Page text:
I did one of the dumbest things I’ve ever done this week. It may not seem like much at first glance, but it made for a lot of unnecessary work, pointless ponderings, and general angst.
We got hit by a snowstorm, followed by an ice storm, followed by a snowstorm. As we live at the top of a hill, about fifty feet higher than the road that runs by our house, we need to navigate a steep drive. Snow makes this difficult, and we sometimes can’t get up our snow-choked driveway in my wife’s car, a Corolla.
On the other hand, I have a 4×4 pickup that laughs at snow and ice. No matter how bad a mess our driveway might be, I’m up it in a flash.
Which is why this last week was so stupid. I attempted to venture out after the storms had run their courses. I clear the driveway by first running my truck up and down it to create a basic, driveable path, then I spread halite in the treadmarks. In a day or so, the salt does its work and my wife’s car has no more troubles getting in and out.
Imagine my surprise when I turn my truck around to make the uphill jaunt and wind up in a ditch on the side of my driveway. Now imagine me scratching my head as to why, only to discover that I had the parking brake on.
Now a 4×4 is one of man’s greatest inventions, but it’s not magic. Run yourself into a watery, icy, muddy ditch and you’ve got troubles. My troubles amounted to 80 minutes of me pushing on the back end of my truck while my wife spun the wheels a lot. The truck stayed where it was, and I retreated to our warm house for a cup of coffee with a packet of cocoa dumped in for good measure.
The next morning, after the ground had refrozen, I got in the truck, put it in 4-wheel low, and promptly drove out as if nothing had happened.
None of this madness would have occurred if I’d released the parking brake before I first attempted to drive up the hill. As is wont with me, this amounts to a lesson that goes beyond 4-wheel-drive pickup trucks and icy driveways.
Nothing drives a church into a ditch faster than to have the spiritual parking brake on. How does that happen? When leaders fail to identify gifts in their congregants.
I don’t know when this failure first began, but somewhere in the Western Church’s life we gave up tapping the power of the next generation, leaving talented people unchallenged and underdeveloped. And the blame for this lies entirely on leaders of local churches. Entirely.
When you look at the model of the early Church, its leaders called out gifted people for ministry. The leaders identified the gifts in those folks and worked alongside them to tune those gifts for maximum performance.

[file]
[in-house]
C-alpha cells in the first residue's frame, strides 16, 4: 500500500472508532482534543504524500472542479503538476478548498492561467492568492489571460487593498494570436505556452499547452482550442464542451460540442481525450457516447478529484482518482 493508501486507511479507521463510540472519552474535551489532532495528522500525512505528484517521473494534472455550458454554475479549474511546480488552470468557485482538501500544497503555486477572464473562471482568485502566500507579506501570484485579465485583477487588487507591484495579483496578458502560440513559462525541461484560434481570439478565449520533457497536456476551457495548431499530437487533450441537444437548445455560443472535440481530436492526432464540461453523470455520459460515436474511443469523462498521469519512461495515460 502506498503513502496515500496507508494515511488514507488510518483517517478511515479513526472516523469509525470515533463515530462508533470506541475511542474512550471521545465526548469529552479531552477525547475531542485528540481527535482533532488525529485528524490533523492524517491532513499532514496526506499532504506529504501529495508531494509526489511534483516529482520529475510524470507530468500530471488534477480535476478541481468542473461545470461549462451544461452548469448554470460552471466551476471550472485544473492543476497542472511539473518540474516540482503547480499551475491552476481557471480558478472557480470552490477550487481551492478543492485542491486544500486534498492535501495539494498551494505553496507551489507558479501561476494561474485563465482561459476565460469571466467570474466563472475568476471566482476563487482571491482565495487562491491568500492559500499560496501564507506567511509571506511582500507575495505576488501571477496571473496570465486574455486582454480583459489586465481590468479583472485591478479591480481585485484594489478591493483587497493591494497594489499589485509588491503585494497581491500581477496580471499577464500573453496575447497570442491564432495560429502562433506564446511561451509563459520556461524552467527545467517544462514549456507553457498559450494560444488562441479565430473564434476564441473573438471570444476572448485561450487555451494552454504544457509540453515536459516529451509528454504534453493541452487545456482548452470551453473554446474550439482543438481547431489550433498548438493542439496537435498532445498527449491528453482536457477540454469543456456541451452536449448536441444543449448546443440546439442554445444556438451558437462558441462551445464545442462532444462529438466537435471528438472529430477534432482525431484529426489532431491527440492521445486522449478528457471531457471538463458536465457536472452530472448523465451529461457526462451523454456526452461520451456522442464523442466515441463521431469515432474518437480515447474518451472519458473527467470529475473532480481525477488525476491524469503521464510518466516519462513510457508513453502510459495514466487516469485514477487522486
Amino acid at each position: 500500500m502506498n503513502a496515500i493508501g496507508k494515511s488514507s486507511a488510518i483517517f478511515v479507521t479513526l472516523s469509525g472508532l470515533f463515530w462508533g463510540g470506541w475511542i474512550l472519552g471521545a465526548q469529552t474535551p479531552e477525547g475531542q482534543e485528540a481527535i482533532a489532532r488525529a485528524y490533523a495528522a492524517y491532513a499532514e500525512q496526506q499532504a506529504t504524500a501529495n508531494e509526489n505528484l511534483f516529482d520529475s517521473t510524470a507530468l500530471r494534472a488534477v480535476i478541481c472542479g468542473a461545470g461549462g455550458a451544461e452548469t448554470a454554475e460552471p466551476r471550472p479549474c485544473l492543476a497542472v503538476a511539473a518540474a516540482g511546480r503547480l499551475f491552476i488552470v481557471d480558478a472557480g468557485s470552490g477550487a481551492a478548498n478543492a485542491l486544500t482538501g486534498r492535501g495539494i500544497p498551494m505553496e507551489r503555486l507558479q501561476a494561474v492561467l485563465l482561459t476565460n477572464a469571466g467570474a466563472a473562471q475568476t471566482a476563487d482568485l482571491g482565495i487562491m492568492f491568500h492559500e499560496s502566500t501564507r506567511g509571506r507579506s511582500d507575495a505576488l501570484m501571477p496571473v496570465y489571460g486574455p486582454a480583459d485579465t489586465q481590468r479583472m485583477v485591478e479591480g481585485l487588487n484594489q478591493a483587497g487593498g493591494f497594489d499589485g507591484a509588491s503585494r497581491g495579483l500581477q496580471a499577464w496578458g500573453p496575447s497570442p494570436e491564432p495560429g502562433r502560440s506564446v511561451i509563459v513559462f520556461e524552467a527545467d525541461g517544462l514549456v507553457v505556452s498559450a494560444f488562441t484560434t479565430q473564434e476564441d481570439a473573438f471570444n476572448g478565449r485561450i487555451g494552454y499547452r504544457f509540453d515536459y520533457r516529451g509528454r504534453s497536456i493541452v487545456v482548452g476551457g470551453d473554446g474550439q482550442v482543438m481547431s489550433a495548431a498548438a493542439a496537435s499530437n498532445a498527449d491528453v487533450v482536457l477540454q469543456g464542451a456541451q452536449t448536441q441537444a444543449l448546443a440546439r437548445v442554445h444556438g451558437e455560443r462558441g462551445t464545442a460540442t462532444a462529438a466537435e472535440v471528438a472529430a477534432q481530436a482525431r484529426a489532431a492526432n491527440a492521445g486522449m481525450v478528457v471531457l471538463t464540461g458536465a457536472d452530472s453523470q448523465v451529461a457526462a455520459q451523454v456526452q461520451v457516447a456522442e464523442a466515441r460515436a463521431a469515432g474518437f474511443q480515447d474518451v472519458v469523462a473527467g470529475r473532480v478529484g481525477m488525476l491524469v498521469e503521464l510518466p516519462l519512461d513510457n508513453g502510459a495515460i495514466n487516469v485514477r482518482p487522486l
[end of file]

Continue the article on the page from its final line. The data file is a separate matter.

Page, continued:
Today, we’ve got bupkis in this regard. Instead, we rely on folks’ self-identification of their gifts, on spiritual gift inventories that are little more than wish fulfillment for many, and the result has been a lot of wheel-spinning and ditch-dwelling.
Personally, I think that it’s the role of every pastor, elder, and deacon to keep their spiritual eyes open to the giftings of people within their churches, then encouraging those gifts. This goes beyond just mentioning that so-and-so is needed in the nursery to watch the kiddies when the adults are worshiping. It’s an active one-on-one process that helps others grow into their giftings.
And this is spiritually discerned, too, which, in the end, is what dooms this endeavor in most churches. Too many leaders don’t know how to see with the eyes of the Spirit, instead relying on calling out someone’s natural abilities rather than their supernatural ones.
A church comes packed with people God gifts for service. Too often, though, those people become 4x4s with parking brakes firmly set, their service hampered because no one is there to guide them into the powerful workings of God’s gifts in their own lives.
A. W. Tozer calls this error a tragedy, and I agree. It’s a tragedy that persists through the generations as we fail to meet the obligation to develop our fellow Christians into all God would desire they become. Instead, we’re satisfied with a pittance of the power available to us. So we run off into one ditch after another and fool ourselves into thinking that this constitutes the abundant life.
Please God, give us the guts and smarts to release the brake.